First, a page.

Funded by the Dick Vitale Gala in honor of Leah Still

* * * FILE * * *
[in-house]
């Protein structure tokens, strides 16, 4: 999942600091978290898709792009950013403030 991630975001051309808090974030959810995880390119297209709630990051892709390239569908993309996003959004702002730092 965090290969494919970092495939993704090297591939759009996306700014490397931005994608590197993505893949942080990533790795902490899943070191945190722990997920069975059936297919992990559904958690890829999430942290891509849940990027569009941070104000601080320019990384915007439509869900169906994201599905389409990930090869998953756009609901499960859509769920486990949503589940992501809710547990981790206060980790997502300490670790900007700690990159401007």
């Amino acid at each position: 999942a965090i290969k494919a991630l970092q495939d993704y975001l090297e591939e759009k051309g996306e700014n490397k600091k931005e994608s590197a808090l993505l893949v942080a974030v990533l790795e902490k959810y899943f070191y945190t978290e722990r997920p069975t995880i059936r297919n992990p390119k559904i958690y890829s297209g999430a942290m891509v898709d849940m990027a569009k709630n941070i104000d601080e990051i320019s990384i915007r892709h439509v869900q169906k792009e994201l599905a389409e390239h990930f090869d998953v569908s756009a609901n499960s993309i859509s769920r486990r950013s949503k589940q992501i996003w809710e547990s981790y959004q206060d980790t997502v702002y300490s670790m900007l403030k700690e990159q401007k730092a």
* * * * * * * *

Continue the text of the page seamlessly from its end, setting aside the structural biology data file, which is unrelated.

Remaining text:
Neuroblastoma, an embryonal tumor that arises in the peripheral sympathetic nervous system (PSNS), accounts for ~10% of cancer-related deaths in childhood. About half of all patients, especially those over 18 months of age with amplified copies of the MYCN oncogene, present with evidence of widespread metastasis at diagnosis and have a very high risk of treatment failure and death despite receiving greatly intensified chemotherapy. Attempts to improve the treatment of metastatic neuroblastoma have been slowed by the lack of a full understanding of the multistep cellular and molecular pathogenesis of this complex tumor. Recently, I developed the first zebrafish model of neuroblastoma metastasis by overexpressing two oncogenes, human MYCN, which is amplified in 20% of neuroblastoma cases, and mutationally activated SHP2, which is the second most frequently mutated gene in high-risk neuroblastoma. This transgenic model affords unique opportunities to study the molecular basis of neuroblastoma metastasis in vivo, and to identify novel genes and pathways that cooperate with MYCN and activated SHP2 to promote this usually fatal stage of disease development. This research approach is expected to reveal novel molecular targets that can be exploited therapeutically. To achieve this goal, I propose to establish reliable in vivo zebrafish models of the aberrant genes and pathways that contribute to neuroblastoma metastasis. In the near future, these models will be used to screen for effective small molecule inhibitors that block specific steps in metastasis with only minimal toxicity to normal tissues, and thus would be assigned high priority as candidate therapeutic agents.